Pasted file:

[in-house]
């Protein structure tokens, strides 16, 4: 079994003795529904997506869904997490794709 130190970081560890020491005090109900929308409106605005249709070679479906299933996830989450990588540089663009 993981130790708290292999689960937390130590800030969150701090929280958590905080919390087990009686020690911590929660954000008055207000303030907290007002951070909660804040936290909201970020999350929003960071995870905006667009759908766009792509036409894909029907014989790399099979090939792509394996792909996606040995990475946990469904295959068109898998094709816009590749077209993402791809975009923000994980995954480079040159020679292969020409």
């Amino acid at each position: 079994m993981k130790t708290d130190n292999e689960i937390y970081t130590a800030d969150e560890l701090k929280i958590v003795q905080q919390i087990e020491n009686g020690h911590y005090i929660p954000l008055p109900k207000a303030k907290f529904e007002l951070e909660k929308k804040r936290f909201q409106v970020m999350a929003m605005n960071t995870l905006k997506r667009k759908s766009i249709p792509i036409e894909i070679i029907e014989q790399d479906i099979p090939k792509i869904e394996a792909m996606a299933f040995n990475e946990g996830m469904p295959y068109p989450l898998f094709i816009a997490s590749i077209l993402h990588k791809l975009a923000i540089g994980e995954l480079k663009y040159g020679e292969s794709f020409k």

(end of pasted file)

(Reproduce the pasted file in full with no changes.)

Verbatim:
[in-house]
């Protein structure tokens, strides 16, 4: 079994003795529904997506869904997490794709 130190970081560890020491005090109900929308409106605005249709070679479906299933996830989450990588540089663009 993981130790708290292999689960937390130590800030969150701090929280958590905080919390087990009686020690911590929660954000008055207000303030907290007002951070909660804040936290909201970020999350929003960071995870905006667009759908766009792509036409894909029907014989790399099979090939792509394996792909996606040995990475946990469904295959068109898998094709816009590749077209993402791809975009923000994980995954480079040159020679292969020409």
């Amino acid at each position: 079994m993981k130790t708290d130190n292999e689960i937390y970081t130590a800030d969150e560890l701090k929280i958590v003795q905080q919390i087990e020491n009686g020690h911590y005090i929660p954000l008055p109900k207000a303030k907290f529904e007002l951070e909660k929308k804040r936290f909201q409106v970020m999350a929003m605005n960071t995870l905006k997506r667009k759908s766009i249709p792509i036409e894909i070679i029907e014989q790399d479906i099979p090939k792509i869904e394996a792909m996606a299933f040995n990475e946990g996830m469904p295959y068109p989450l898998f094709i816009a997490s590749i077209l993402h990588k791809l975009a923000i540089g994980e995954l480079k663009y040159g020679e292969s794709f020409k």